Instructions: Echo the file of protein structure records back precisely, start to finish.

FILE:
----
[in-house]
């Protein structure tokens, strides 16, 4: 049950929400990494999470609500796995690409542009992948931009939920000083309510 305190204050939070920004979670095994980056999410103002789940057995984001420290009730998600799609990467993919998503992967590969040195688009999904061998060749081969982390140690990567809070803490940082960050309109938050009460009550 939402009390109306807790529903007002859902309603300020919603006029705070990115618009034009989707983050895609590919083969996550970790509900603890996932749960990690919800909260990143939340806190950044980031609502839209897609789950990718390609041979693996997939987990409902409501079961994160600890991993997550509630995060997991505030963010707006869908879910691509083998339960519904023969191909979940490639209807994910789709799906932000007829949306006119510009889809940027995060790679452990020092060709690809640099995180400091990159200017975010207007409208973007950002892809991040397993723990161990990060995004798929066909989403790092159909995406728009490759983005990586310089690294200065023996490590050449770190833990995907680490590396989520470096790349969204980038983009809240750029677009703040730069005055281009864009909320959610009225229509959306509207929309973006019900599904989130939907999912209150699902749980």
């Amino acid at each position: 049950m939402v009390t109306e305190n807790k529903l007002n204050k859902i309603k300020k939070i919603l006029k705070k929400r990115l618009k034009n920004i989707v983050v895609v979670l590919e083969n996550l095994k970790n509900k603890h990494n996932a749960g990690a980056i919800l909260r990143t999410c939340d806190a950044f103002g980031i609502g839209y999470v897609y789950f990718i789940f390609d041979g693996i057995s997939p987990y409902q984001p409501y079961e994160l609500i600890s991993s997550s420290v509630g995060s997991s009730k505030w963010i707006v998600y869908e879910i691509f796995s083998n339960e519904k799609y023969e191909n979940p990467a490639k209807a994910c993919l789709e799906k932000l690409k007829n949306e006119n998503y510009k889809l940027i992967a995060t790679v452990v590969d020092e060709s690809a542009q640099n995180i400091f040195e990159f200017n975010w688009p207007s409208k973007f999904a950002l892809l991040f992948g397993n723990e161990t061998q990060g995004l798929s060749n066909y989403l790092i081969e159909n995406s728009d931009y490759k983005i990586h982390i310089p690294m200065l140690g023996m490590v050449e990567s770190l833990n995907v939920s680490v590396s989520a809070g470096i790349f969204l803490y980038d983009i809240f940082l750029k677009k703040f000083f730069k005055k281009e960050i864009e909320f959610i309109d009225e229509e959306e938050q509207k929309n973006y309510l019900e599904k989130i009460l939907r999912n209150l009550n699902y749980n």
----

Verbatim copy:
[in-house]
């Protein structure tokens, strides 16, 4: 049950929400990494999470609500796995690409542009992948931009939920000083309510 305190204050939070920004979670095994980056999410103002789940057995984001420290009730998600799609990467993919998503992967590969040195688009999904061998060749081969982390140690990567809070803490940082960050309109938050009460009550 939402009390109306807790529903007002859902309603300020919603006029705070990115618009034009989707983050895609590919083969996550970790509900603890996932749960990690919800909260990143939340806190950044980031609502839209897609789950990718390609041979693996997939987990409902409501079961994160600890991993997550509630995060997991505030963010707006869908879910691509083998339960519904023969191909979940490639209807994910789709799906932000007829949306006119510009889809940027995060790679452990020092060709690809640099995180400091990159200017975010207007409208973007950002892809991040397993723990161990990060995004798929066909989403790092159909995406728009490759983005990586310089690294200065023996490590050449770190833990995907680490590396989520470096790349969204980038983009809240750029677009703040730069005055281009864009909320959610009225229509959306509207929309973006019900599904989130939907999912209150699902749980």
């Amino acid at each position: 049950m939402v009390t109306e305190n807790k529903l007002n204050k859902i309603k300020k939070i919603l006029k705070k929400r990115l618009k034009n920004i989707v983050v895609v979670l590919e083969n996550l095994k970790n509900k603890h990494n996932a749960g990690a980056i919800l909260r990143t999410c939340d806190a950044f103002g980031i609502g839209y999470v897609y789950f990718i789940f390609d041979g693996i057995s997939p987990y409902q984001p409501y079961e994160l609500i600890s991993s997550s420290v509630g995060s997991s009730k505030w963010i707006v998600y869908e879910i691509f796995s083998n339960e519904k799609y023969e191909n979940p990467a490639k209807a994910c993919l789709e799906k932000l690409k007829n949306e006119n998503y510009k889809l940027i992967a995060t790679v452990v590969d020092e060709s690809a542009q640099n995180i400091f040195e990159f200017n975010w688009p207007s409208k973007f999904a950002l892809l991040f992948g397993n723990e161990t061998q990060g995004l798929s060749n066909y989403l790092i081969e159909n995406s728009d931009y490759k983005i990586h982390i310089p690294m200065l140690g023996m490590v050449e990567s770190l833990n995907v939920s680490v590396s989520a809070g470096i790349f969204l803490y980038d983009i809240f940082l750029k677009k703040f000083f730069k005055k281009e960050i864009e909320f959610i309109d009225e229509e959306e938050q509207k929309n973006y309510l019900e599904k989130i009460l939907r999912n209150l009550n699902y749980n």